A Minimalist Parent

I can’t speak for all minimalists, but I would like to offer my philosophy on parenting as a minimalist. I have discussed before in a previous post how I go about raising a child in this lifestyle. That is not exactly what I want to discuss here. Here, I discuss what I believe to be the ideal mindset toward being a parent in general. I feel compelled to say something, because as I look out there in the world I see many parents in action, and quite frankly ……. I’m often appalled. I believe that so many parents out there are just doing it wrong.

As minimalists, we reduce our lives down to people and passion. We realize that life is all about the relationships we build and the things that compel us, the things that drive us; our passions. It is my belief that when we procreate we make a commitment. A commitment to ourselves, our spouse, and our child. A commitment to take on this child as our primary relationship, and our primary passion. The moment we bring a child into the world, our priorities shift this way.

We must establish strong relationships with our children. Be involved in every aspect of their lives. Their interests must become our interests. It is not enough for us to sit on the outside looking in and supervising. No no, that’s lazy. Our children are to feel comfortable with some sense of security that we are always there.

Too often do I see parents too involved in their own activities and pedantic drama, that they don’t give due attention to their children. I’ve seen dads playing video games, while their 2 yo is trying to get their attention to play with them. The dad says “Go away, can’t you see I’m busy here.” The child looks at the floor in sad rejection, and walks away. I go to indoor and outdoor “play areas” or parks, and see kids playing alone while their parents sit on the side gossiping with each other. These actions (or inaction’s) set the foundation for the type of relationship (or lack there of) we have with our children the rest of theirs and our lives. Of course, it’s always possible that what ever bullshit we were gossiping about with our adult friends on the side was more important than that (sarcasm).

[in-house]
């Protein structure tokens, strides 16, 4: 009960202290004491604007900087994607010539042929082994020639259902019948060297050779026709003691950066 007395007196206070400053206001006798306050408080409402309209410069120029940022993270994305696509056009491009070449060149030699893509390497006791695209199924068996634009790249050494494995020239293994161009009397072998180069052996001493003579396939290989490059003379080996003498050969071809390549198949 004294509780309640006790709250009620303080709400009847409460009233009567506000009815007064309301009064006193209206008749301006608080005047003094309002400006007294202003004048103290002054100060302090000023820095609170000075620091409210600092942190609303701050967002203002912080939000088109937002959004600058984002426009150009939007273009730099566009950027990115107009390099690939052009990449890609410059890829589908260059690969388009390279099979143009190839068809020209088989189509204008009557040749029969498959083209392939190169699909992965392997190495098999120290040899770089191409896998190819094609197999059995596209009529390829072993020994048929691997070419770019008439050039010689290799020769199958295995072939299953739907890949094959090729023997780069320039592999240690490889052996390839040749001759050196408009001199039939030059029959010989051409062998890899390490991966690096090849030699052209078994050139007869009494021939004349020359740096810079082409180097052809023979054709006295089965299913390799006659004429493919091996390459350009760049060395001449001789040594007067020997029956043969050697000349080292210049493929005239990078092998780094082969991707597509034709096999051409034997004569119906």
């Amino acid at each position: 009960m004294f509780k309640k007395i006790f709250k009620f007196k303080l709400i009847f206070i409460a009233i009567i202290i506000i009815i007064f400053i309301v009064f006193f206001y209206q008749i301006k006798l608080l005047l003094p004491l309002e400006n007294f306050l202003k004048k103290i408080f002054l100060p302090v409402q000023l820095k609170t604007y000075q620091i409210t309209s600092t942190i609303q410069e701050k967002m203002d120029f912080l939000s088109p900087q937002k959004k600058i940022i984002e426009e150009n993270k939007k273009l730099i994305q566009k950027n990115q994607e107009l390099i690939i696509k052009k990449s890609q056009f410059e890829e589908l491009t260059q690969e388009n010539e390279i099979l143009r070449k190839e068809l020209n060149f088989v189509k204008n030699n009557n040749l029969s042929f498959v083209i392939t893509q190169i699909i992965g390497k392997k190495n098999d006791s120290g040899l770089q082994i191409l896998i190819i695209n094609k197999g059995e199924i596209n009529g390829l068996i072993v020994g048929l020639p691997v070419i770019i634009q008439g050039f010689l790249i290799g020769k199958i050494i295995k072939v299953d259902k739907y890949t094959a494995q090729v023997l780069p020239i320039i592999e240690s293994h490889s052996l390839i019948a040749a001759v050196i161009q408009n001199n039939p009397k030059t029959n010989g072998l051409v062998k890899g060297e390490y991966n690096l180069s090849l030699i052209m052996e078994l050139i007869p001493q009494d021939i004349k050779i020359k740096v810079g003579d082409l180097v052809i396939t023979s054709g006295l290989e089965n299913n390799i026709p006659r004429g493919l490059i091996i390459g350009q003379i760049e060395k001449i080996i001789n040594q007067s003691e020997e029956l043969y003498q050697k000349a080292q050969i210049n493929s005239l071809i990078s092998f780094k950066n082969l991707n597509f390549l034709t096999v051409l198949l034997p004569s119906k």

Too often do I hear parents of older children complain that their children spend too much time on their digital devices and as a result are completely disconnected from them. To them, I have a couple things to say. First: If we had established a strong bond with our children from the get go, it would not have come to this. Second: In this new age, it is these digital media devices and social networking outlets that are the primary forms of communication. Or haven’t we heard? It is not the kids who are not communicating. It is the parents who have not modernized and caught up with the times to the new form of communication. Because you can bet sure as hell, the children are not going to regress into our old archaic obsolete ways of communication, gaming, and entertainment.

Let us not forget, as parents it is our job to connect with our children, not the other way around. Wanna connect with your kid? Pick up your smartphone, open a Twitter account, and get cracking. Want your kid to engage in activities you understand, and don’t seem like a waste of time? Instead, educate yourself on the activities they are involved in, and when you realize that not only is it not a waste of time, but there is an entire sub-culture around it, dive into these activities with your kid.

In summation: It is not your child that is disconnected from you. It is you that is disconnected from your child. Establishing that connection is YOUR job. In order for you to do that, you need to understand the world that your child lives in. Ya know, the real wold, and then meet them on their ground. The philosophy of “Well I’m set in my ways, and my son/daughter is just gonna have to meet me on my terms” just doesn’t work. Want to know why? Because your “terms”, your world, is obsolete. So get with the program, and get involved with our child’s life.

If all parents approached parenting based on these simple guidelines, we would avoid: Bullying suicides, teen pregnancy, school heroin epidemics, and school shootings. Think about it.

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